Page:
Veldhuizen, Albert G.; Nijenbanning, Gert

2007-01-01

372

Clinical effect of continuous corrective force delivery in the non-operative treatment of idiopathic scoliosis: a prospective cohort study of the TriaC-brace.  

PubMed

A prospective cohort study of skeletally immature idiopathic scoliotic patients treated with the TriaC brace. To determine if the TriaC brace is effective in preventing curve progression in immature adolescent idiopathic scoliotic patients with a very high risk of curve progression based on reported natural history data. The aim of the newly introduced TriaC brace is to reverse the pathologic transverse force pattern by externally applied and continuously present orthotic forces. In the frontal plane the force system used in the TriaC brace is similar to the force system of the conventional braces. However, in the sagittal plane the force system acts only on the thoracic region. In addition, the brace allows upper trunk flexibility without affecting the corrective forces during body motion. In a preliminary study it is demonstrated that the brace prevents further progression of both the Cobb angle and axial rotation in idiopathic scoliosis. Skeletally immature patients with idiopathic scoliosis with curves between 20 and 40 degrees were studied prospectively. Skeletally immature was defined as a Risser sign 0 or 1 for both boys and girls, or pre-menarche or less than 1-year post-menarche for girls. Curves of less than 30 degrees had to have documented progression before entry. The mean age of the patients at the start of treatment was 11.3 +/- 3.1 years. All measurements were collected by a single observer, and all patients were followed up to skeletal maturity. Treatment was complete for all participants when they had reached Risser sign 4 and did not show any further growth at length measurements. This was at a mean age of 15.6 +/- 1.1 years, with a mean follow-up of 1.6 years post bracing. In our study a successful outcome was obtained in 76% of patients treated with the TriaC brace. Comparing our data to literature data on natural history of a similar cohort shows that the TriaC brace significantly alters the predicted natural history. The current study demonstrates that treatment with the TriaC brace reduces the scoliosis, and that the achieved correction is maintained in some degree after skeletal maturity is reached and bracing is discontinued. It also prevents further progression of the Cobb angle in idiopathic scoliosis. The new brace does not differ from the conventional braces as far as maintaining the deformity is concerned. PMID:17926071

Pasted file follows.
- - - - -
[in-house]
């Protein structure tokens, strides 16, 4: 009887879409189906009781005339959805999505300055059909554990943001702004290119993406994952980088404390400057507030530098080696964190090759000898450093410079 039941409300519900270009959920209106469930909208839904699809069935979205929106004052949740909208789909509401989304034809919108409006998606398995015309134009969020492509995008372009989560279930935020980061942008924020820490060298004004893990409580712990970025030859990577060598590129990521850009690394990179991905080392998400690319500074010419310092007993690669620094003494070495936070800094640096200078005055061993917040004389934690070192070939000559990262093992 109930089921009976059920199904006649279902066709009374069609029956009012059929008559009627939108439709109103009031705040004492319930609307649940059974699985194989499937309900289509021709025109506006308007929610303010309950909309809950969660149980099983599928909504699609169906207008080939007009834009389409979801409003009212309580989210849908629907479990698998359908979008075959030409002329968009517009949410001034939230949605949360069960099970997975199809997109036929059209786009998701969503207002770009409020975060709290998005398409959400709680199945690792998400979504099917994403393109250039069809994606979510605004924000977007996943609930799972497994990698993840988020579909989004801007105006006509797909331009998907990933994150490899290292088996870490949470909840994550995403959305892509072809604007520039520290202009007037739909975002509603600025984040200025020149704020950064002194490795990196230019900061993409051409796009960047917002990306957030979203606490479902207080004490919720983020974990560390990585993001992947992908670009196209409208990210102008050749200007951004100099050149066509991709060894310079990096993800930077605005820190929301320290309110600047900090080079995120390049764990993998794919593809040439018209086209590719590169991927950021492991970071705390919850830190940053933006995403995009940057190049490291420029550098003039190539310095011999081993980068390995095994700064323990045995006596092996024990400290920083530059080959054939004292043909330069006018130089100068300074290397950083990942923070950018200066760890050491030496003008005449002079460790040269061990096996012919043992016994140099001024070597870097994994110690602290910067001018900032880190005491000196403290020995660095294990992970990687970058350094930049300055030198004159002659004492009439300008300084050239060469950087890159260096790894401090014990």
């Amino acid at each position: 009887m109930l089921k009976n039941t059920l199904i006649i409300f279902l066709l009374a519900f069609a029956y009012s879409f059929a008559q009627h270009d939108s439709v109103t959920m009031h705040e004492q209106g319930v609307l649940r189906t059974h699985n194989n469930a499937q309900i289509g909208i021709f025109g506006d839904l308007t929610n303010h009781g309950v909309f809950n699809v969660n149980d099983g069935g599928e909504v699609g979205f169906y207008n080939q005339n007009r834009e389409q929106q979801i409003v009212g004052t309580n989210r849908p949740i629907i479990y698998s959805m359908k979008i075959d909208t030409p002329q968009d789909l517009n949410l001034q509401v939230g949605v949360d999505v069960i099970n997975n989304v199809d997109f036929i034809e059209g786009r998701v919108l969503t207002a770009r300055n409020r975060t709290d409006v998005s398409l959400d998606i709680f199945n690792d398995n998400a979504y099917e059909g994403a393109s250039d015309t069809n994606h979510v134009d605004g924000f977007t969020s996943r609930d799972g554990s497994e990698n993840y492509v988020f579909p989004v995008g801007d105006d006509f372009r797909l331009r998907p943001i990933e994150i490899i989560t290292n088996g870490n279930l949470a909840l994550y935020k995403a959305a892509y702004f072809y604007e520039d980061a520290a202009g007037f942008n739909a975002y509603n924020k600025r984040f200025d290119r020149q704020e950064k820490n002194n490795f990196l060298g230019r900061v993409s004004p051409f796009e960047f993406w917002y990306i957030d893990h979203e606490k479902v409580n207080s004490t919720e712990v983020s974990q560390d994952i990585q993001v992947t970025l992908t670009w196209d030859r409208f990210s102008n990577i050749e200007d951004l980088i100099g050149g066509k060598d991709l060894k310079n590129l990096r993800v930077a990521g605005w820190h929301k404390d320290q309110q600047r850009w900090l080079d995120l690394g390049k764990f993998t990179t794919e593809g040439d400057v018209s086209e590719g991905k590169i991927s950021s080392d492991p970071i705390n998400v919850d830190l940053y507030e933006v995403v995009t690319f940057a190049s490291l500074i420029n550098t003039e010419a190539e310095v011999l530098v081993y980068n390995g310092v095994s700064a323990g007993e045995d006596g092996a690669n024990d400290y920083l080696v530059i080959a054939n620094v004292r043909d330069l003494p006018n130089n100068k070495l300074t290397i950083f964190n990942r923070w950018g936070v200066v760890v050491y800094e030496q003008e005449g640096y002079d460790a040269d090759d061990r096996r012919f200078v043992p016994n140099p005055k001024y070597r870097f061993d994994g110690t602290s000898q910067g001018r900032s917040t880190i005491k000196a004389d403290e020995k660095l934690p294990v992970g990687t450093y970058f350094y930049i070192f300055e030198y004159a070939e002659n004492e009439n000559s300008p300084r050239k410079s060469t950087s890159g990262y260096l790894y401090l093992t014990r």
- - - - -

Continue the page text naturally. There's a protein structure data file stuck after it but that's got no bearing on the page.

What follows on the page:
Bulthuis, Gerben J; Veldhuizen, Albert G; Nijenbanning, Gert

2007-10-10

373

Drug delivery to the Lungs 21.  

PubMed

Drug Delivery to the Lungs 21 was focused exclusively on delivery technologies of medicines for the treatment of diseases that are 'local' to the respiratory tract or for wider 'systemic' distribution. Therefore, the range of diseases that can be treated via delivering drugs to the lungs is large and diverse. This diversity means that the delivery technologies (device and/or formulation) are also very varied. Moreover, the patient is critically involved when using drug-delivery technologies to the lungs as their inhalation and 'user' characteristics are pivotal in ensuring that the correct dose is given and reaches the appropriate part of the respiratory tract. Thus, Drug Delivery to the Lungs 21 was a wide-ranging conference, ideal for an overview of current and future inhaled-delivery technologies. The conference was split into various themed sections and supported by approximately 65 posters. Furthermore, the conference was preceded by a workshop organized by the European Pharmaceutical Aerosol Group on abbreviated impactor measurement, which is a tool currently of much interest in assessing aerosol products (see separate summary). The conference initiated a number of innovations this year, including a Facebook page on which delegates and organizers could follow and 'chat' about conference proceedings. PMID:22834000

Mitchell, Jolyon P; Nichols, Steve C

2011-03-01

374

Non-invasive photonics-based diagnostic imaging, monitoring, and light delivery techniques for the recognition, quantification, and treatment of malignant and chronic inflammatory conditions  

NASA Astrophysics Data System (ADS)